It’s commonly known that moths are attracted to bright light bulbs and often circle them, giving rise to the saying “like moths to a flame ”. There are a number of theories as to why moths engage in this often life-threatening practice .
The traditional hypothesis is that moths mistake the light source for the moon . Moths are thought to migrate long dis-tances, and it is believed that they use the moon to navigate on their journeys, it being a relatively stationary reference point from which to gauge direction . They can travel in straight lines by maintaining a constant angle to the moon . When the moth mistakes an artificial light source for the moon, it continues to keep a constant angle to the light .
However, because of its close proximity to the light, this re-sults in it spiraling toward it in a confused state .
While it’s accepted that moths do indeed use the moon to navigate, the problem with the idea that moths mistake lights for the moon is that they tend to fly directly to a light and then spiral around it, rather than spiraling toward it as soon as they spot it .
A second theory is that moths fly toward lights in an attempt to keep warm . However, this is discredited because it turns out that moths are more attracted to ultraviolet light bulbs than those emitting normal visible light, which are warmer . In fact, moths are more sensitive to certain wave-lengths of light—for example, they are more attracted to the colors in white light than to yellow .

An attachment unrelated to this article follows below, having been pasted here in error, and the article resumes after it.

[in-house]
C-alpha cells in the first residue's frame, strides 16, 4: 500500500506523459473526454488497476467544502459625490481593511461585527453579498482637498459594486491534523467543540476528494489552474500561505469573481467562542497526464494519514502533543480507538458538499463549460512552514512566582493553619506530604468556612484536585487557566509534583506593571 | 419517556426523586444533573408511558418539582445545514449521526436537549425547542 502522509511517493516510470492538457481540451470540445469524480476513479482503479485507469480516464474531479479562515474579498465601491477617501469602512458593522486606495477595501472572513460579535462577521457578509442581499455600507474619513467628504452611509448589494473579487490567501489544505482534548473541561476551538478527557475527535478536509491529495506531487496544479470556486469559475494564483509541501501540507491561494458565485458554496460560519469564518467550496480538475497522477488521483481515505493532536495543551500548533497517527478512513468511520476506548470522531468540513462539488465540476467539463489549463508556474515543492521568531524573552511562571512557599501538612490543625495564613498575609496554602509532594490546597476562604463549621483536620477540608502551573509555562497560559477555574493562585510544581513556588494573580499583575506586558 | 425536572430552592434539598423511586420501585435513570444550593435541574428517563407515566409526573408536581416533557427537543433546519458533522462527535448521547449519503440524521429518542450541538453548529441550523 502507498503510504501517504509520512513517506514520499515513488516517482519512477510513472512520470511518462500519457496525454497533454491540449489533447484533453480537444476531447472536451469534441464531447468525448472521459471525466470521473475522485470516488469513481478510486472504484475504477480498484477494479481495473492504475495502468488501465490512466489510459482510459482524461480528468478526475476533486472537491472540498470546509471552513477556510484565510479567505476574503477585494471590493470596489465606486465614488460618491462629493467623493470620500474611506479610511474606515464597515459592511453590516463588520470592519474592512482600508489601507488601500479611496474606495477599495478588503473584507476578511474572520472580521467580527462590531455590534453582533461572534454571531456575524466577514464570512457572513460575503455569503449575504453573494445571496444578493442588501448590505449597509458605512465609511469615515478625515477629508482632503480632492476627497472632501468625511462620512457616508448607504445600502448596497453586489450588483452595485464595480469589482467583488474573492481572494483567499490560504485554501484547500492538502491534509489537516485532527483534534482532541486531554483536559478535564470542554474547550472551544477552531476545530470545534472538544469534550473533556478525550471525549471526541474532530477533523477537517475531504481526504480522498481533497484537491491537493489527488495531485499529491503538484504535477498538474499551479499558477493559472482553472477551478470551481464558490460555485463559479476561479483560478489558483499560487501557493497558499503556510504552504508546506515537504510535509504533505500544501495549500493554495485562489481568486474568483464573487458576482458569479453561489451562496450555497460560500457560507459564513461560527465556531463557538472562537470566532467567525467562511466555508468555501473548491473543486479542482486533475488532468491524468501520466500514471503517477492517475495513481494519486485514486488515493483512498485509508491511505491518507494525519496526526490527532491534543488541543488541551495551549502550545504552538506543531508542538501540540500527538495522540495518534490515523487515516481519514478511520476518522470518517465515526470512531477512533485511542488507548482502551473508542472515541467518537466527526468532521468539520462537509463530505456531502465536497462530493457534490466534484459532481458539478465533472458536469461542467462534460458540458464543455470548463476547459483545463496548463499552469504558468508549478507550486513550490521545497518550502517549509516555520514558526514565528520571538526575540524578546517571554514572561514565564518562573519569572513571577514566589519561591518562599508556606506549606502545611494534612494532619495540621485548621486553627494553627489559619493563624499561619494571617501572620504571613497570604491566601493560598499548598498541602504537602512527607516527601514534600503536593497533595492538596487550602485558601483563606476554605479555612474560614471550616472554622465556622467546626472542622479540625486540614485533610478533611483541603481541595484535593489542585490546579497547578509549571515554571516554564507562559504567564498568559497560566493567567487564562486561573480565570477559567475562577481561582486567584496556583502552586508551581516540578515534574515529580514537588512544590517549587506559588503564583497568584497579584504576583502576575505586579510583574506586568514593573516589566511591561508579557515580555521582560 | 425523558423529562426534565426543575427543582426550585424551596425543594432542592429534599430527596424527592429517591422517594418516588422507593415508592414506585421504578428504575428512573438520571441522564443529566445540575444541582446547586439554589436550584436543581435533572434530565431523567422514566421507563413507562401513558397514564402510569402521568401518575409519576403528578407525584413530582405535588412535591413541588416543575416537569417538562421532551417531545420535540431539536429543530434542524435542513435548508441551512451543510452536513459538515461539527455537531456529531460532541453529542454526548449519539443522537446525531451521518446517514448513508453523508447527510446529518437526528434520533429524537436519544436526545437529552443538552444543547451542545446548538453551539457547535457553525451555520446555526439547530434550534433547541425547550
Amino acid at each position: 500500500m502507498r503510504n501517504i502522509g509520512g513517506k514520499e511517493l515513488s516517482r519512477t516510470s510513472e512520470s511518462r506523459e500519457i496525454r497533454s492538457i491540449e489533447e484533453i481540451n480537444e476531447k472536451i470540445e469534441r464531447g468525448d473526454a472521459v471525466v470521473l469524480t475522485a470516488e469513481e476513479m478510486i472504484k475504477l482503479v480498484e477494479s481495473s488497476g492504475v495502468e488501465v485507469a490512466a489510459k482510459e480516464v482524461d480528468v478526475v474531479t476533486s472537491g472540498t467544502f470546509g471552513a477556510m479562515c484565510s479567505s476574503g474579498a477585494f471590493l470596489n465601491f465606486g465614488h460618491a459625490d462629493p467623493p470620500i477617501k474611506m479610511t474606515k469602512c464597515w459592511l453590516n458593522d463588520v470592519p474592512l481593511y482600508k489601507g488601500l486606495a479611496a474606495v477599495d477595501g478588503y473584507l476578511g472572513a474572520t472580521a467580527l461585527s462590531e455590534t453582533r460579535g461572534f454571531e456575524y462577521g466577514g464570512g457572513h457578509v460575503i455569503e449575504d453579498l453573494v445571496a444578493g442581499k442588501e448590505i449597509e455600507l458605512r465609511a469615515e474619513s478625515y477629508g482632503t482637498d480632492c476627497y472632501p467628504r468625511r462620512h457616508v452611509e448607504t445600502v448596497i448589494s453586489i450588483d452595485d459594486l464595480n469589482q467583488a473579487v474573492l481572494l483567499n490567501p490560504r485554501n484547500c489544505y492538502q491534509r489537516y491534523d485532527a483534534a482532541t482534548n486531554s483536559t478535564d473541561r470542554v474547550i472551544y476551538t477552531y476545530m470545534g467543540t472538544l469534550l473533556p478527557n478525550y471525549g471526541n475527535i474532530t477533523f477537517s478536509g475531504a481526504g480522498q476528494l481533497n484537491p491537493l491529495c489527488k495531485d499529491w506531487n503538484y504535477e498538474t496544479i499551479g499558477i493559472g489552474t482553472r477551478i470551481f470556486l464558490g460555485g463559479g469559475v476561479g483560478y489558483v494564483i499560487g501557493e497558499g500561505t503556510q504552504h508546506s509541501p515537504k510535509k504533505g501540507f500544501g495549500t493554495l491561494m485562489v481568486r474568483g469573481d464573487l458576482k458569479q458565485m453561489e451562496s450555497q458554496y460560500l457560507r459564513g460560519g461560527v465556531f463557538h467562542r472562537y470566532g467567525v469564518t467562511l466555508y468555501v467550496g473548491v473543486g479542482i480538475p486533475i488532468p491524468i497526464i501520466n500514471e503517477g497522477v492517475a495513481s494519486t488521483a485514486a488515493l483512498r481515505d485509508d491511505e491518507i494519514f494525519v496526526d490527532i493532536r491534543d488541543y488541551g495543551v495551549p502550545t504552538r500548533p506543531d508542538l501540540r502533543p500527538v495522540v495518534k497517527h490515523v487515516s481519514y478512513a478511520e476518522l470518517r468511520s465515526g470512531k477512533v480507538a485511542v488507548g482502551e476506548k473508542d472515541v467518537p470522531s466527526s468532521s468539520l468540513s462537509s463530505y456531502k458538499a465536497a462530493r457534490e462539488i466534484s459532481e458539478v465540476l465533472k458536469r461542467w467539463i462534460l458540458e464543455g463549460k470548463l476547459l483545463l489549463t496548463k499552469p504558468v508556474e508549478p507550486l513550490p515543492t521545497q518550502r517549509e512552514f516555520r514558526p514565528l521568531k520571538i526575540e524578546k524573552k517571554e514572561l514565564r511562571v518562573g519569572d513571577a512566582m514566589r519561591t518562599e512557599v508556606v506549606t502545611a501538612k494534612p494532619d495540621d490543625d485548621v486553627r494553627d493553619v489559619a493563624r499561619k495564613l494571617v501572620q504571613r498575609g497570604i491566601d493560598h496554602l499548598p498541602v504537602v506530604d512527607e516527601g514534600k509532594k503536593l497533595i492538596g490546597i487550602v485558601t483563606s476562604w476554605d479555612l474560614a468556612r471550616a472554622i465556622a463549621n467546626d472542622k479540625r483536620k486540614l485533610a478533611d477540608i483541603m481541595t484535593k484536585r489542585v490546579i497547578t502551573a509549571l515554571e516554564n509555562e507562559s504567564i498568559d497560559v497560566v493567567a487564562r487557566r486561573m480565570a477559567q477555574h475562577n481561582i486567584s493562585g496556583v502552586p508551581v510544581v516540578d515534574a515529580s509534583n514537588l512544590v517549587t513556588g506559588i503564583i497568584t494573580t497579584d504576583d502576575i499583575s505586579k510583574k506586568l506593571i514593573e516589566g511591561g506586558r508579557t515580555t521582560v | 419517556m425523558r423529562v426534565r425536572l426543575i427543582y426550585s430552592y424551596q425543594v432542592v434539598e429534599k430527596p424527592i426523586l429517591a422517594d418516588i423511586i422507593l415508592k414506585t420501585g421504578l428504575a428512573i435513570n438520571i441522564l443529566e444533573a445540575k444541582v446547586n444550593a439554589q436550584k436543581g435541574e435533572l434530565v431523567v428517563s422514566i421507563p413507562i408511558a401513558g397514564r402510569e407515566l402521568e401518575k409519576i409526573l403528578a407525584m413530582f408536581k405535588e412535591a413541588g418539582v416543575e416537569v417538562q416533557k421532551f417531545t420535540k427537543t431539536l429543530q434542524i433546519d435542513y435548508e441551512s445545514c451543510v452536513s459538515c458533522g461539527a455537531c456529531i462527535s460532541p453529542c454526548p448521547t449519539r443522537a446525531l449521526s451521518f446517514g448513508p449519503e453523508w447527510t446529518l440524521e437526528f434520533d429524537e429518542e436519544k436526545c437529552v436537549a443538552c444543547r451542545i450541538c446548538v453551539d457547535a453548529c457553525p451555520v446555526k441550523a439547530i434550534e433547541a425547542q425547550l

A third theory—and the most compelling—is that moths are initially attracted to a light source and will fly directly toward it, but then, once there, will try to avoid the light and seek darkness (perhaps because they’re nocturnal crea-tures) . As a result of a peculiarity in the moths’ vision, they perceive that the darkest place in the sky is an area about one foot from the light source . As a safety mechanism, the moth seeks out this darkest place and remains there, causing it to circle the light frantically within the dark band .